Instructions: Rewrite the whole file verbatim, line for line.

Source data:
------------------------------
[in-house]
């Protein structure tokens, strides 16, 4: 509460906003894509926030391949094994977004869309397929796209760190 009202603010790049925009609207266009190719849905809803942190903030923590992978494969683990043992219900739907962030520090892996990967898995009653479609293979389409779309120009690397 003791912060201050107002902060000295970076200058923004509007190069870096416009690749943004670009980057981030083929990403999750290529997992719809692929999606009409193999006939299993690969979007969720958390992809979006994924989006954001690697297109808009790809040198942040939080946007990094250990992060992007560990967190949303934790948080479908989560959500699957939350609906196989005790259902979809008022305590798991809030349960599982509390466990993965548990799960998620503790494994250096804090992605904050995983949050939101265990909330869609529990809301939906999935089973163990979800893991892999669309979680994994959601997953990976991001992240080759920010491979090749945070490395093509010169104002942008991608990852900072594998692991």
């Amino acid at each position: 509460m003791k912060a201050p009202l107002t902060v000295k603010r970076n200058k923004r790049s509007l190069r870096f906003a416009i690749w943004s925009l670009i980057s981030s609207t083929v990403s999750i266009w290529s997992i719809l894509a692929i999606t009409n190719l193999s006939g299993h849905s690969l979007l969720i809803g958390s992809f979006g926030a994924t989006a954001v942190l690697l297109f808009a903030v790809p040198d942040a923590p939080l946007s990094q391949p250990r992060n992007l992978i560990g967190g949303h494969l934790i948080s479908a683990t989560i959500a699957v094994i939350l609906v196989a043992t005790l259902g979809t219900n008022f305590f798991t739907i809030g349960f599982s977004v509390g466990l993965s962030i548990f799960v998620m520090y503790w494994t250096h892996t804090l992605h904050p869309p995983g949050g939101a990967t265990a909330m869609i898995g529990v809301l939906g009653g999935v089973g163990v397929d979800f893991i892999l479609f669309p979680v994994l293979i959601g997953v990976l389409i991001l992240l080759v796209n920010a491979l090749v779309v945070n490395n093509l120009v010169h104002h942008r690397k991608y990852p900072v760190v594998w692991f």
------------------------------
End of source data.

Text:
[in-house]
């Protein structure tokens, strides 16, 4: 509460906003894509926030391949094994977004869309397929796209760190 009202603010790049925009609207266009190719849905809803942190903030923590992978494969683990043992219900739907962030520090892996990967898995009653479609293979389409779309120009690397 003791912060201050107002902060000295970076200058923004509007190069870096416009690749943004670009980057981030083929990403999750290529997992719809692929999606009409193999006939299993690969979007969720958390992809979006994924989006954001690697297109808009790809040198942040939080946007990094250990992060992007560990967190949303934790948080479908989560959500699957939350609906196989005790259902979809008022305590798991809030349960599982509390466990993965548990799960998620503790494994250096804090992605904050995983949050939101265990909330869609529990809301939906999935089973163990979800893991892999669309979680994994959601997953990976991001992240080759920010491979090749945070490395093509010169104002942008991608990852900072594998692991």
């Amino acid at each position: 509460m003791k912060a201050p009202l107002t902060v000295k603010r970076n200058k923004r790049s509007l190069r870096f906003a416009i690749w943004s925009l670009i980057s981030s609207t083929v990403s999750i266009w290529s997992i719809l894509a692929i999606t009409n190719l193999s006939g299993h849905s690969l979007l969720i809803g958390s992809f979006g926030a994924t989006a954001v942190l690697l297109f808009a903030v790809p040198d942040a923590p939080l946007s990094q391949p250990r992060n992007l992978i560990g967190g949303h494969l934790i948080s479908a683990t989560i959500a699957v094994i939350l609906v196989a043992t005790l259902g979809t219900n008022f305590f798991t739907i809030g349960f599982s977004v509390g466990l993965s962030i548990f799960v998620m520090y503790w494994t250096h892996t804090l992605h904050p869309p995983g949050g939101a990967t265990a909330m869609i898995g529990v809301l939906g009653g999935v089973g163990v397929d979800f893991i892999l479609f669309p979680v994994l293979i959601g997953v990976l389409i991001l992240l080759v796209n920010a491979l090749v779309v945070n490395n093509l120009v010169h104002h942008r690397k991608y990852p900072v760190v594998w692991f």